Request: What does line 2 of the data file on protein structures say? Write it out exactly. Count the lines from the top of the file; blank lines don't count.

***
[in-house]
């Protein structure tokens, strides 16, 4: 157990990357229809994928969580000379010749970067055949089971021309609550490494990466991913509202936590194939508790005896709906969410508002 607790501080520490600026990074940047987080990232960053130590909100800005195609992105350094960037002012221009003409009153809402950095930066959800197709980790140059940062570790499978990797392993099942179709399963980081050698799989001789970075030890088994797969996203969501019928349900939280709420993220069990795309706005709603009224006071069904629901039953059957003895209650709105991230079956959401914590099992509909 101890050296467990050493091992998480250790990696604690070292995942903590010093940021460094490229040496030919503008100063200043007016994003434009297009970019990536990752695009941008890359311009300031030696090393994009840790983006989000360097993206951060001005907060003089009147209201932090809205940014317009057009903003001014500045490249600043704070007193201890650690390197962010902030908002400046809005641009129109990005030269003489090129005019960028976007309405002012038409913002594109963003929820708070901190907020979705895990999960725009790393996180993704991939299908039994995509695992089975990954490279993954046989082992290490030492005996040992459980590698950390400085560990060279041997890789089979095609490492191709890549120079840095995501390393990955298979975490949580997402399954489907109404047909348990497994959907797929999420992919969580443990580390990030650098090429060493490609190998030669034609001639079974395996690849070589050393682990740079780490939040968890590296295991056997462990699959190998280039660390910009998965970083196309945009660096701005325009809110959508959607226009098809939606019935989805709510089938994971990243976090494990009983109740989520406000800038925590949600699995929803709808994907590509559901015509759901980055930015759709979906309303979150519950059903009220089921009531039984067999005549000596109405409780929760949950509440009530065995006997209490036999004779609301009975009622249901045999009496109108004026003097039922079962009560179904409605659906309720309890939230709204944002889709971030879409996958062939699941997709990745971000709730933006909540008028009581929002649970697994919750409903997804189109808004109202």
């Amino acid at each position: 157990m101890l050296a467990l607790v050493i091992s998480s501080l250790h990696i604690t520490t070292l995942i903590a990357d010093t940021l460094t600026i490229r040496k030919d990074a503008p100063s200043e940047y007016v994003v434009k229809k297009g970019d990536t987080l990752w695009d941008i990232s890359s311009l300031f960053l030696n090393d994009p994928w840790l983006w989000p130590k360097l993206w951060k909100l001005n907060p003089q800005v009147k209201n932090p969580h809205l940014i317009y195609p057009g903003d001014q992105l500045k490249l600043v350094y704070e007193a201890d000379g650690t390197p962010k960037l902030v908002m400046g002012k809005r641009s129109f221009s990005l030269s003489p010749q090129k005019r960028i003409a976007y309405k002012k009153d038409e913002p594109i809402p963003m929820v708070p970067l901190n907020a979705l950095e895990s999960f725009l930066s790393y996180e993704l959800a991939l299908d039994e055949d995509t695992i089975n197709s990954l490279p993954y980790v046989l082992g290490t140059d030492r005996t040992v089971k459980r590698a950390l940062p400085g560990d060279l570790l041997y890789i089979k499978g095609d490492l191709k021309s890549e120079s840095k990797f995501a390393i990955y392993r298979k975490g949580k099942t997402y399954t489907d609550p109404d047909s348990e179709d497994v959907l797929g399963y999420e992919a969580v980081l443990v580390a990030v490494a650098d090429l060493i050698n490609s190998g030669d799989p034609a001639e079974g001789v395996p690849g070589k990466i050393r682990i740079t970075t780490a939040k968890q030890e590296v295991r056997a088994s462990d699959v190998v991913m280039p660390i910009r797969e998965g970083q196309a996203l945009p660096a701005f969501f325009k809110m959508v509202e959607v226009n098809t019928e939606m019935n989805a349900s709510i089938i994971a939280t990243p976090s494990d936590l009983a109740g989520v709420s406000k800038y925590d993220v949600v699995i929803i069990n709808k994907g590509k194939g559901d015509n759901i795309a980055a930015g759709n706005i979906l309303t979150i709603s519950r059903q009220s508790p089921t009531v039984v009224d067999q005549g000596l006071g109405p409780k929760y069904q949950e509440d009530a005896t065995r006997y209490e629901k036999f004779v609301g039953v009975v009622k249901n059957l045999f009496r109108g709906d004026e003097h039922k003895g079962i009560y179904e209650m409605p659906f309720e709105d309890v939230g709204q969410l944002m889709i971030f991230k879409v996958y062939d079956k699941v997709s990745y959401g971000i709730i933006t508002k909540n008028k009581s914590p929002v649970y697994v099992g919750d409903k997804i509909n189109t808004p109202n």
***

């Protein structure tokens, strides 16, 4: 157990990357229809994928969580000379010749970067055949089971021309609550490494990466991913509202936590194939508790005896709906969410508002 607790501080520490600026990074940047987080990232960053130590909100800005195609992105350094960037002012221009003409009153809402950095930066959800197709980790140059940062570790499978990797392993099942179709399963980081050698799989001789970075030890088994797969996203969501019928349900939280709420993220069990795309706005709603009224006071069904629901039953059957003895209650709105991230079956959401914590099992509909 101890050296467990050493091992998480250790990696604690070292995942903590010093940021460094490229040496030919503008100063200043007016994003434009297009970019990536990752695009941008890359311009300031030696090393994009840790983006989000360097993206951060001005907060003089009147209201932090809205940014317009057009903003001014500045490249600043704070007193201890650690390197962010902030908002400046809005641009129109990005030269003489090129005019960028976007309405002012038409913002594109963003929820708070901190907020979705895990999960725009790393996180993704991939299908039994995509695992089975990954490279993954046989082992290490030492005996040992459980590698950390400085560990060279041997890789089979095609490492191709890549120079840095995501390393990955298979975490949580997402399954489907109404047909348990497994959907797929999420992919969580443990580390990030650098090429060493490609190998030669034609001639079974395996690849070589050393682990740079780490939040968890590296295991056997462990699959190998280039660390910009998965970083196309945009660096701005325009809110959508959607226009098809939606019935989805709510089938994971990243976090494990009983109740989520406000800038925590949600699995929803709808994907590509559901015509759901980055930015759709979906309303979150519950059903009220089921009531039984067999005549000596109405409780929760949950509440009530065995006997209490036999004779609301009975009622249901045999009496109108004026003097039922079962009560179904409605659906309720309890939230709204944002889709971030879409996958062939699941997709990745971000709730933006909540008028009581929002649970697994919750409903997804189109808004109202």